Why Child Killers Love Small Towns
As new accusations pile up against accused Sunday school murderer Melissa Huckaby, former O.J. prosecutor Marcia Clark says that when it comes to predators, small towns are actually more dangerous for kids.
It was a brutal, gut-wrenching case to begin with, and the damning evidence just keeps rolling in. Melissa Huckaby is now charged with having drugged her daughter’s playmate and poisoning an ex-boyfriend just months before the rape and murder of Sandra Cantu.
Since that case first hit the news, there’s been widespread disbelief that a crime so dreadful could’ve happened in a town so small. “This just doesn’t happen here! It’s a quiet little town,” said a shocked Tracy resident when the news first broke of the 8-year-old Sandra Cantu’s rape and murder at the alleged hands of neighbor Melissa Huckaby. That sentiment was echoed nationwide, and was a large part of what made a local case a national headline.
The only thing all those Tracy, California, surveillance cameras did was provide haunting images of Sandra Cantu's last moments on earth, as she skipped happily in her Hello Kitty shirt toward Huckaby's trailer.
Despite a wealth of evidence to the contrary, people stubbornly cling to the belief that big, horrific crimes don’t happen in nice, little towns. That mind-set might explain why the police didn’t press harder on Huckaby when they first investigated the drugging of the 7-year-old girl back in January. As I predicted from the moment this case broke, there were signs of trouble all along. Consciously or not, people don’t like the idea that even small towns provide no safe haven from depravity.
But collective safety demands that we all let go of the comforting myth, and accept a bitter truth: Children are just as frequently kidnapped, raped, and murdered in small towns as they are in big cities, and on a per capita basis may even be more at risk.
There's a statistical explanation for the myth, which I'll detail below. But anecdotally, just run through the most notorious child rape/murders of the past 20 years. Polly Klaas, the 12-year-old who was snatched out of her own home at knifepoint back in 1993? Petaluma, Calfornia. Megan Kanka, the 7-year-old whose 1994 murder, at the hands of a neighbor, gave us Megan’s Law? Hamilton Township, New Jersey. Twelve-year-old Ashley Pond and her friend Miranda Gaddis, both raped and murdered by neighbor Ward Weaver? Oregon City, Oregon. Samantha Runnion, the 5-year-old rape/murder victim who was kidnapped while playing outside her house? Stanton, California.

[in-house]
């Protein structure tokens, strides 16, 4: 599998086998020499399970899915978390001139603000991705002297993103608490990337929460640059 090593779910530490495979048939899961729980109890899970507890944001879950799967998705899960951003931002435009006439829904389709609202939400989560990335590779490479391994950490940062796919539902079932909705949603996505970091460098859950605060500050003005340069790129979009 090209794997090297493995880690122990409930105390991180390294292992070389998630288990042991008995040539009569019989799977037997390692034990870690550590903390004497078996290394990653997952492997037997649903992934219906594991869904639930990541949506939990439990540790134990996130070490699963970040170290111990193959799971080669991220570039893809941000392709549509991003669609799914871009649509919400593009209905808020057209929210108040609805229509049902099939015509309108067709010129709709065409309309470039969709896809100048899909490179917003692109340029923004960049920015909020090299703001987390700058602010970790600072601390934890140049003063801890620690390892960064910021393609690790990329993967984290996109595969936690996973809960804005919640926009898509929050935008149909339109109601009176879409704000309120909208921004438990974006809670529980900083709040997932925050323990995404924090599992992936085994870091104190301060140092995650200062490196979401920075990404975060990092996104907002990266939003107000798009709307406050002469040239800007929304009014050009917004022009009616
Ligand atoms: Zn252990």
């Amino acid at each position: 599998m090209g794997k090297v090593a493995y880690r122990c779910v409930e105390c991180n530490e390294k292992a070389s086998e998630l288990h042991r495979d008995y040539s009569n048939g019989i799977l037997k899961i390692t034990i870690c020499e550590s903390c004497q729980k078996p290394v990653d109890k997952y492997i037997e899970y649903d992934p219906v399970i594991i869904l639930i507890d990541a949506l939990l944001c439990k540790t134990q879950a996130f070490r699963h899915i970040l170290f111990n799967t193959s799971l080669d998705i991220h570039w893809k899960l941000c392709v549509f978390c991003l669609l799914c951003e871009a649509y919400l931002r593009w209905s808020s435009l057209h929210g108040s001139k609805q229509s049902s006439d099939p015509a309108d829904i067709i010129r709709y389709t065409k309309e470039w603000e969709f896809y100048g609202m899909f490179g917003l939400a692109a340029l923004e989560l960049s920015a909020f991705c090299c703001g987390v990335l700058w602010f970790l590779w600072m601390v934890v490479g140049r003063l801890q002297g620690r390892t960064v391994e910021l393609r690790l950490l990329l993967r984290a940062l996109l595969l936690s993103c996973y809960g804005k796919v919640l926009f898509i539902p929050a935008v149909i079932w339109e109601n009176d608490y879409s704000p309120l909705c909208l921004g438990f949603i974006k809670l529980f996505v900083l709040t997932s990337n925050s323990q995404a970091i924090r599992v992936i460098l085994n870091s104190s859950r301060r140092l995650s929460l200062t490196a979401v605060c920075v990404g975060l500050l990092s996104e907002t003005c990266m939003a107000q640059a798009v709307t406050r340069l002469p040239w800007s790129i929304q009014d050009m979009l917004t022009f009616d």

The small-town myth has two roots. First, the emotional. “It’s the need to feel in control," says a noted family psychologist. "People want to believe that there are things they can do to keep their kids safe, and choosing where to live is at the top of the list." Hollywood feeds this. “We created our own version of a mythic Mayberry," a Hollywood writer for the popular family drama 7th Heaven told me, "because that’s what viewers said they wanted.”
Then, there are the aforementioned statistics, which provide a false sense of security. Parents who feel that small towns are safer for their kids are right in some respects. A small town tends to be homogenous—not necessarily in a racial sense (though that may be true as well), but socioeconomically—which alone reduces the crime rate because, as any veteran cop will tell you, the vast majority of crimes have to do with money. In a big city, where the “haves” live cheek by jowl with the “have-nots,” propinquity alone causes crime, and if you add the number of property crimes that stem from drug use, the number goes even higher. In a small town, as one police officer from a small desert community south of Los Angeles explains, "everyone feels like they know each other, and people steal from a stranger quicker than they’ll steal from a friend. Plus, because most folks are in the same boat as you are, what’s the point?”